I see most education as basically self-driven; I have mostly experienced it that way. Various items and topics are introduced during school, but it is how and what we run with in our free efforts which color us most intensely. The humanities were somewhat minimized, I think, during my early schooling. I was a science, tech, and mostly math kid. Math was my first love, and I pushed it far past the limits of what was on offer in the classroom. It was also one of my majors at university. I think geography, as a subject matter, was a big doorway to the humanities for me — it opened my interest in the world and its cultures. But that came a few years later, maybe age 10. I had religious schooling early, because I got sent to Catholic school, but I more or less disliked it.

        While I agree that ethical foundations can be obtained from literature, poetry, TV, and so on, they also arise just from children’s play and interactions with adults. I had to use sci-fi as a door to literature in my earliest reading years. But I possessed the roots of what you call ethical thinking before all this. We see kids steal, lie, do selfish things, act with inexplicable kindness, and we quickly see that there is an inherent moral quality within all actions and a moral nature within things. At least that is how it was for me. But yes, all the things you’ve mentioned can amplify and refine this.

        I used to correlate intellect more or less directly with morality. But I do not anymore. It is too easy to find counterexamples in both directions. I used to think greater depth of insight merged naturally with caring social ethical behaviors. But there is too much extremely clever evil in the world as well as naive goodness to hold this notion up.

        About the nature of virtues, I may disagree with you. I do not think that VE depends upon people’s virtues. I think there is a universal element within them, which requires deepening of cultivation of particular virtues) to see. I have a half-written essay for years now which explores this… “How Universal Are Virtues?”. Maybe someday I will get round to finishing it.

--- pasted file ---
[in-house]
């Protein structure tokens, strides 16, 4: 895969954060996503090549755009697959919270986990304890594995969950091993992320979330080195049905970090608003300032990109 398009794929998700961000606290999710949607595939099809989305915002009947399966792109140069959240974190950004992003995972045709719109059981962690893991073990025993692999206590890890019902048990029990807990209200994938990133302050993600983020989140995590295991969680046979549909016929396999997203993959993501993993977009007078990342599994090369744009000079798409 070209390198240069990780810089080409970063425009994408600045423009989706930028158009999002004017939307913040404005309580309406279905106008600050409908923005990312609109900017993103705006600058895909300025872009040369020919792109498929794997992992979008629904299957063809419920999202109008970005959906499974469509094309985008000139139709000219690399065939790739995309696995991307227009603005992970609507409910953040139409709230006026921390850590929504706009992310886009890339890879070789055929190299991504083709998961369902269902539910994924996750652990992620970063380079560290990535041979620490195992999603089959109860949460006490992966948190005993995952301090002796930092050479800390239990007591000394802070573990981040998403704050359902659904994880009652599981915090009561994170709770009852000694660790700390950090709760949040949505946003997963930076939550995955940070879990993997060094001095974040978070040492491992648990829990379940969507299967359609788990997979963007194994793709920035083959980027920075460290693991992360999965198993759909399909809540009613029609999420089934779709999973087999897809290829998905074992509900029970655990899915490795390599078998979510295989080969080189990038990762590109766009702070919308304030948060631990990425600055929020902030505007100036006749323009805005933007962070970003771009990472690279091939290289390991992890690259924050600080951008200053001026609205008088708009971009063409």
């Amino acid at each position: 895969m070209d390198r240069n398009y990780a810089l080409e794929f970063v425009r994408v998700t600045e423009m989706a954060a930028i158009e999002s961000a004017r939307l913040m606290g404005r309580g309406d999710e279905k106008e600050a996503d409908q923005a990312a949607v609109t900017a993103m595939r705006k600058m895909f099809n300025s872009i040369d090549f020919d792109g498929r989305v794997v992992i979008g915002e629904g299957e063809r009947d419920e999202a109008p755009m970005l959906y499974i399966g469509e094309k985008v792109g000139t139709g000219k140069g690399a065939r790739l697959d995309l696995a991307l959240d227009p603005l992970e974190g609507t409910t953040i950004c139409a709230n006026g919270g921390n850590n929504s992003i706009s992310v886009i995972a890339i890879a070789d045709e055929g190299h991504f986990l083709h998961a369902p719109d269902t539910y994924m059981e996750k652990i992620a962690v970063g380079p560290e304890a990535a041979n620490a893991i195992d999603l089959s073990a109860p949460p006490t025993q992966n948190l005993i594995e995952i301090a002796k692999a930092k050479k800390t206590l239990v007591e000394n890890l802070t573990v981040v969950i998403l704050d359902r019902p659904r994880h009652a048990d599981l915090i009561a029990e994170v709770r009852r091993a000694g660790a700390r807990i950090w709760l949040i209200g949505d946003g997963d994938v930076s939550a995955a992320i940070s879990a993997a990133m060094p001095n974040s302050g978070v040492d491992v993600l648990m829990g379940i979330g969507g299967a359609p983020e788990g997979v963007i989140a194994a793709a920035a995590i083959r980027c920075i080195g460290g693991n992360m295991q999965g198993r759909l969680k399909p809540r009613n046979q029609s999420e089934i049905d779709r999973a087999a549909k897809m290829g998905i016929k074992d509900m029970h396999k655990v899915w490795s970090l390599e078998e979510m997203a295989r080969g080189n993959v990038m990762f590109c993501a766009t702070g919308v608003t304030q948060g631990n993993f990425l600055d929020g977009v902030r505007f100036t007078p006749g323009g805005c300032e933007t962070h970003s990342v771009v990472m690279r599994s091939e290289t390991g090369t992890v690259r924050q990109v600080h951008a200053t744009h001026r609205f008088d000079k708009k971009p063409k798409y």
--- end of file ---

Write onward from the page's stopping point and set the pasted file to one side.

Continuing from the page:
3. I think we have more in common here than not. I don’t see a lot of daylight between our outlooks.

        I’m a life-long autodidact as well, which I don’t find to be common. Not everyone has the drive to learn and understand. I, too, was fascinated by what’s now called STEM. Mom was a music teacher, dad was a Lutheran pastor, so I got into music and religion at an early age. Got into the arts in high school. Went to a (Jesuit) Catholic university and got to know that side of things. Interesting but not my cuppa.

        I’ve been reading science fiction about as long as I’ve been reading. It’s still the bulk of my fiction reading. And, absolutely, it was an early introduction to science and humanity. It was foundational!

        My suspected correlation between intellect and morality is, I agree, debatable. It may seem more acceptable expressed as a correlation between wisdom and morality. One can be smart but not wise, and vice versa. Maybe it’s more important to have empathy and a sense of inclusion, and I just equate those with wisdom. I do distinguish between smart and clever. Evil can be very clever, but it rarely seems smart to me. It’s usually ultimately self-defeating.

        The topic of moral absolutes is a deep one. I think they do exist but can be hard to tease out. Kant’s notion of treating other people as ends, not means, seems pretty universal to me. So does the infamous Golden Rule. I quite agree we learn most of what we need by and in kindergarten through example and osmosis, culture and family. (Which is exactly why I have major concerns about the moral values expressed in culture, but that’s a whole other topic.)